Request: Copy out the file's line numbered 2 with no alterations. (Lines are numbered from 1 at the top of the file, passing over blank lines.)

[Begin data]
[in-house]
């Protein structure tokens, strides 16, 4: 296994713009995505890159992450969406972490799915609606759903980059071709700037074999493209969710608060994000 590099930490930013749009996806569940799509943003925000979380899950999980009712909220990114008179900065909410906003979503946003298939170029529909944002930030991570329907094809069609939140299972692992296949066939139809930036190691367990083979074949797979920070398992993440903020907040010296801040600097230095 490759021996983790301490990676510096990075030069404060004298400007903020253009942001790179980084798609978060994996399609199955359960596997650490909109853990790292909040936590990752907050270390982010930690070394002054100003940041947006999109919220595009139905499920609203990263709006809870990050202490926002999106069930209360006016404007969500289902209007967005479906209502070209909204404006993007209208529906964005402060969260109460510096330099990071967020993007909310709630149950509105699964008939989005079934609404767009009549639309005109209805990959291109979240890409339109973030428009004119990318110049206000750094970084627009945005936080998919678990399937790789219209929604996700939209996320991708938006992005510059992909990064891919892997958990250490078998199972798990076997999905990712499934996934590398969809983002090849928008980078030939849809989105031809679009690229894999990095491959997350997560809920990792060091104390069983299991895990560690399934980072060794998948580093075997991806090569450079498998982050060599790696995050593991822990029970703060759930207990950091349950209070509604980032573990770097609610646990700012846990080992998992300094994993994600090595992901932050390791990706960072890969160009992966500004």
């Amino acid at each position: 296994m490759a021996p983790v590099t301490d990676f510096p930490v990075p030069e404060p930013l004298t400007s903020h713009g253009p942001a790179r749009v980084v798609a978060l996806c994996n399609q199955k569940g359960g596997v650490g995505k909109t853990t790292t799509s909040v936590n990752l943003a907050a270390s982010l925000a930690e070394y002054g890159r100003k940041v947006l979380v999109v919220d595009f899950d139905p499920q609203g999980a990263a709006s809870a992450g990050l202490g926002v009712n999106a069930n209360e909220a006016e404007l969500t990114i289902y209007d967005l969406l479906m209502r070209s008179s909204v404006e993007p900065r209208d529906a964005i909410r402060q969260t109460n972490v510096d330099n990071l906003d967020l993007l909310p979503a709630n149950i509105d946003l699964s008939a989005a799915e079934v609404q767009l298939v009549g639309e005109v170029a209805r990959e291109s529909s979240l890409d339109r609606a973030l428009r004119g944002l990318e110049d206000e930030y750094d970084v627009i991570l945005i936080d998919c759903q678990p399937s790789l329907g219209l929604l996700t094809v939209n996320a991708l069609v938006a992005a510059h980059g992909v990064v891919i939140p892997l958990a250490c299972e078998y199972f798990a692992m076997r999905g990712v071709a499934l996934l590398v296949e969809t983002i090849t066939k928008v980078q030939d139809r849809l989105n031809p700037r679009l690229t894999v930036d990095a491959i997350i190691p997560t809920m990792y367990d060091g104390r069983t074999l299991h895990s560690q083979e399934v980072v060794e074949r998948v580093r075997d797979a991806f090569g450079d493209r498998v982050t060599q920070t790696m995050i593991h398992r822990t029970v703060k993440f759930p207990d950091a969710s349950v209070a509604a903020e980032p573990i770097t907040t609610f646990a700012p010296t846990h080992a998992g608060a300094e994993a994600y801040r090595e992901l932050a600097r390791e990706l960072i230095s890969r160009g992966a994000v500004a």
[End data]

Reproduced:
């Protein structure tokens, strides 16, 4: 296994713009995505890159992450969406972490799915609606759903980059071709700037074999493209969710608060994000 590099930490930013749009996806569940799509943003925000979380899950999980009712909220990114008179900065909410906003979503946003298939170029529909944002930030991570329907094809069609939140299972692992296949066939139809930036190691367990083979074949797979920070398992993440903020907040010296801040600097230095 490759021996983790301490990676510096990075030069404060004298400007903020253009942001790179980084798609978060994996399609199955359960596997650490909109853990790292909040936590990752907050270390982010930690070394002054100003940041947006999109919220595009139905499920609203990263709006809870990050202490926002999106069930209360006016404007969500289902209007967005479906209502070209909204404006993007209208529906964005402060969260109460510096330099990071967020993007909310709630149950509105699964008939989005079934609404767009009549639309005109209805990959291109979240890409339109973030428009004119990318110049206000750094970084627009945005936080998919678990399937790789219209929604996700939209996320991708938006992005510059992909990064891919892997958990250490078998199972798990076997999905990712499934996934590398969809983002090849928008980078030939849809989105031809679009690229894999990095491959997350997560809920990792060091104390069983299991895990560690399934980072060794998948580093075997991806090569450079498998982050060599790696995050593991822990029970703060759930207990950091349950209070509604980032573990770097609610646990700012846990080992998992300094994993994600090595992901932050390791990706960072890969160009992966500004």